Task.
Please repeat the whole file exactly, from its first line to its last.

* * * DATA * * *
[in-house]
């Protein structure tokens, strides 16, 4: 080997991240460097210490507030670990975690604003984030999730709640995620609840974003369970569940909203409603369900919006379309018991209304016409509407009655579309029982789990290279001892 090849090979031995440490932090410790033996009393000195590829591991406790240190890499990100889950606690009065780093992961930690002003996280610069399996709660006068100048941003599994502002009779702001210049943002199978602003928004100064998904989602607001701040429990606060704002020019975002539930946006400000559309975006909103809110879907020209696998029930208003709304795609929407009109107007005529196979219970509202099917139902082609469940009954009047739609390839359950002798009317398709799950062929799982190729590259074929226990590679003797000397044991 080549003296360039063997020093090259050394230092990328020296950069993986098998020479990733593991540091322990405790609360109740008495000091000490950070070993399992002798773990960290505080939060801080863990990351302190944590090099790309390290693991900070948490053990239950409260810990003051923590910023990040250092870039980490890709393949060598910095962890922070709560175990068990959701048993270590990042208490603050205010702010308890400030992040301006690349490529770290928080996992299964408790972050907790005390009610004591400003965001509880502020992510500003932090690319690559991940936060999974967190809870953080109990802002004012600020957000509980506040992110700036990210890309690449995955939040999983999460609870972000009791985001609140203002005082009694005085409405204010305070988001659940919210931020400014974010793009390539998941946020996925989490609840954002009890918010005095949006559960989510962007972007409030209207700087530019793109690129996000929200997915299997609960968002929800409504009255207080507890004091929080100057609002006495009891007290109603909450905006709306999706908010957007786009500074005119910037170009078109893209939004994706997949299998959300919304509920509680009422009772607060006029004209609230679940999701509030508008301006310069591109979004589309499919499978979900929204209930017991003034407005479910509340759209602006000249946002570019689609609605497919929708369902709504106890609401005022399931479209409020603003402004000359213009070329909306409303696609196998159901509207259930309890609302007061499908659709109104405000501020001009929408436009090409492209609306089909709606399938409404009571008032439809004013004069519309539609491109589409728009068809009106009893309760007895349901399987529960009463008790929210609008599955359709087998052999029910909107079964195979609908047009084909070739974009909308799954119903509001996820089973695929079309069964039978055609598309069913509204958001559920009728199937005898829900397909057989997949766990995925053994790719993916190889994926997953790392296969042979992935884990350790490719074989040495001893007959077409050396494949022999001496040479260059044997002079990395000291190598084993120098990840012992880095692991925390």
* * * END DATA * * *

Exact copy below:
[in-house]
């Protein structure tokens, strides 16, 4: 080997991240460097210490507030670990975690604003984030999730709640995620609840974003369970569940909203409603369900919006379309018991209304016409509407009655579309029982789990290279001892 090849090979031995440490932090410790033996009393000195590829591991406790240190890499990100889950606690009065780093992961930690002003996280610069399996709660006068100048941003599994502002009779702001210049943002199978602003928004100064998904989602607001701040429990606060704002020019975002539930946006400000559309975006909103809110879907020209696998029930208003709304795609929407009109107007005529196979219970509202099917139902082609469940009954009047739609390839359950002798009317398709799950062929799982190729590259074929226990590679003797000397044991 080549003296360039063997020093090259050394230092990328020296950069993986098998020479990733593991540091322990405790609360109740008495000091000490950070070993399992002798773990960290505080939060801080863990990351302190944590090099790309390290693991900070948490053990239950409260810990003051923590910023990040250092870039980490890709393949060598910095962890922070709560175990068990959701048993270590990042208490603050205010702010308890400030992040301006690349490529770290928080996992299964408790972050907790005390009610004591400003965001509880502020992510500003932090690319690559991940936060999974967190809870953080109990802002004012600020957000509980506040992110700036990210890309690449995955939040999983999460609870972000009791985001609140203002005082009694005085409405204010305070988001659940919210931020400014974010793009390539998941946020996925989490609840954002009890918010005095949006559960989510962007972007409030209207700087530019793109690129996000929200997915299997609960968002929800409504009255207080507890004091929080100057609002006495009891007290109603909450905006709306999706908010957007786009500074005119910037170009078109893209939004994706997949299998959300919304509920509680009422009772607060006029004209609230679940999701509030508008301006310069591109979004589309499919499978979900929204209930017991003034407005479910509340759209602006000249946002570019689609609605497919929708369902709504106890609401005022399931479209409020603003402004000359213009070329909306409303696609196998159901509207259930309890609302007061499908659709109104405000501020001009929408436009090409492209609306089909709606399938409404009571008032439809004013004069519309539609491109589409728009068809009106009893309760007895349901399987529960009463008790929210609008599955359709087998052999029910909107079964195979609908047009084909070739974009909308799954119903509001996820089973695929079309069964039978055609598309069913509204958001559920009728199937005898829900397909057989997949766990995925053994790719993916190889994926997953790392296969042979992935884990350790490719074989040495001893007959077409050396494949022999001496040479260059044997002079990395000291190598084993120098990840012992880095692991925390």